Prime Minister Mirek Topolanek said there on no current plays to privatize the brewery. “This is no privatisation,” he said, adding that transforming the brewery into a joint-stock company would take about 12-18 months.

He also dismissed speculation that his adviser Marek Dalik is in talks with US brewing giant Anheuser-Busch.

An earlier story.


Charlotte Oktoberfest

Reported by Banjo Bandolas

Our arrival in the shining southern city of Charlotte was a bit of a letdown initially. We’d found our way through the Gordian knot they call a traffic system to the Metrolina Expo Trade Center (a name that conjured elaborate images of glass and chrome in my mind). I now stood before us in all its steel-barned-beauty. My wife, Bonne, who’d joined me on this trip as official photographer, shot a look over the car that could’ve killed a lesser man. Thank god it missed and browned the swath of grass behind me instead.

“This is the BIG Oktoberfest you’ve been looking forward to?”

Charlotte Oktoberfest

“Honey,” I said gesturing to the hundreds of people streaming past us towards the entrance, “It’s sold out, they must be doing something right.”

As we drew closer the sweet strains of the Moonshine Racers belting out the old Hank Williams Sr. song “Moonshine Soul” drew me into as unique a fest experience as I’ve seen to date and an age-old lesson. Something about books and covers I think.

The Charlotte Oktoberfest, produced by the Carolina Brewers Association, offered over 350 different beers and was divided into three large rooms and a huge back lot. The first room held national and international beers, the second, homebrew clubs and the Beerlympic village, and the third regional breweries closer to home and heart. The venders and music stage were outside.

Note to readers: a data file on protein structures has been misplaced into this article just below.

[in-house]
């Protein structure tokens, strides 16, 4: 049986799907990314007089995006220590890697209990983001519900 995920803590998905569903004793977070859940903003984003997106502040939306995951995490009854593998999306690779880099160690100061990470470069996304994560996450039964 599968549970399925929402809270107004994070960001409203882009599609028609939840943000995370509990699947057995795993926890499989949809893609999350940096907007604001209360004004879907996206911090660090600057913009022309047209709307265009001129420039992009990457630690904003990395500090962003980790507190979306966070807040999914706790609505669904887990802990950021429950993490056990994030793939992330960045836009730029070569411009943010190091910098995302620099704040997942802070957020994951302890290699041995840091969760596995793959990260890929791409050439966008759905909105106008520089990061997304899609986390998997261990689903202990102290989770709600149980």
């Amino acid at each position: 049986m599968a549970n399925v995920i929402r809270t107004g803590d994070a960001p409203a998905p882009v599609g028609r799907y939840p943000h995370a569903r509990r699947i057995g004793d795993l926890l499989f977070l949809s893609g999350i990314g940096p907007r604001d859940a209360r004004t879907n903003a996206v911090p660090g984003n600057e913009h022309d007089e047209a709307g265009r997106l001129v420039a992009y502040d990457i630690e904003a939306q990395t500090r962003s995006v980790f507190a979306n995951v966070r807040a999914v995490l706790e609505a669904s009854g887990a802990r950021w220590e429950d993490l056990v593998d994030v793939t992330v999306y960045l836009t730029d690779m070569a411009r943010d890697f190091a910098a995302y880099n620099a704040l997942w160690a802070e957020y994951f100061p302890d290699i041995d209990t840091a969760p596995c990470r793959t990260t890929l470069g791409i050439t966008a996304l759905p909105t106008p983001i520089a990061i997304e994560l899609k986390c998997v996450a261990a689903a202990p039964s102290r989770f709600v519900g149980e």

As much as I wanted to go out and listen to the Moonshine Racers, the beer was calling and you know what the boss says, work comes first. I planned to start in the regional room with the southern brewers but got confused and ended up in the national and international area. I made the most of it by treating myself to a Rogue Hazelnut brown to start a beery fine day. “Ahhhh” I breathed, pondering the dark brown liquid in my tasting glass, sweet hazelnut aroma drifted to my nose. The enjoyment of the first beer, like the last cookie in a package, should always be given more attention in my opinion. The nutty flavor is nice without crossing over into sweet, and a smooth malty finish with coffee notes leaves you ready for a second taste before the first has left your mouth.

Charlotte OktoberfestA short time and few bruises later I’d worked my way thru a handful of Northeast breweries and found a keeper with Saranac Pumpkin Ale. It’s the first pumpkin ale I’ve had this season. The pour was a nice golden reddish brown topped by a billowy head.
The light pumpkin, cinnamon, nutmeg aroma was anchored by the expected pumpkin pie taste (light but it’s there), with a bit of cinnamon in the finish. This beer hit the spot for me because, after a long hot summer, I am so ready for fall.

The next area we entered, room two, held the Homebrew clubs; the Battleground brewers, Carolina Brewers Assoc, Charlotte Palmetto State Brewers, Carboy Brewers, and the Wort Hawgs. A testament to the pride and craftsmanship of these small-batch brewers were the enormous lines, as big as any brewery line I saw, for the special homebrewed beers being poured.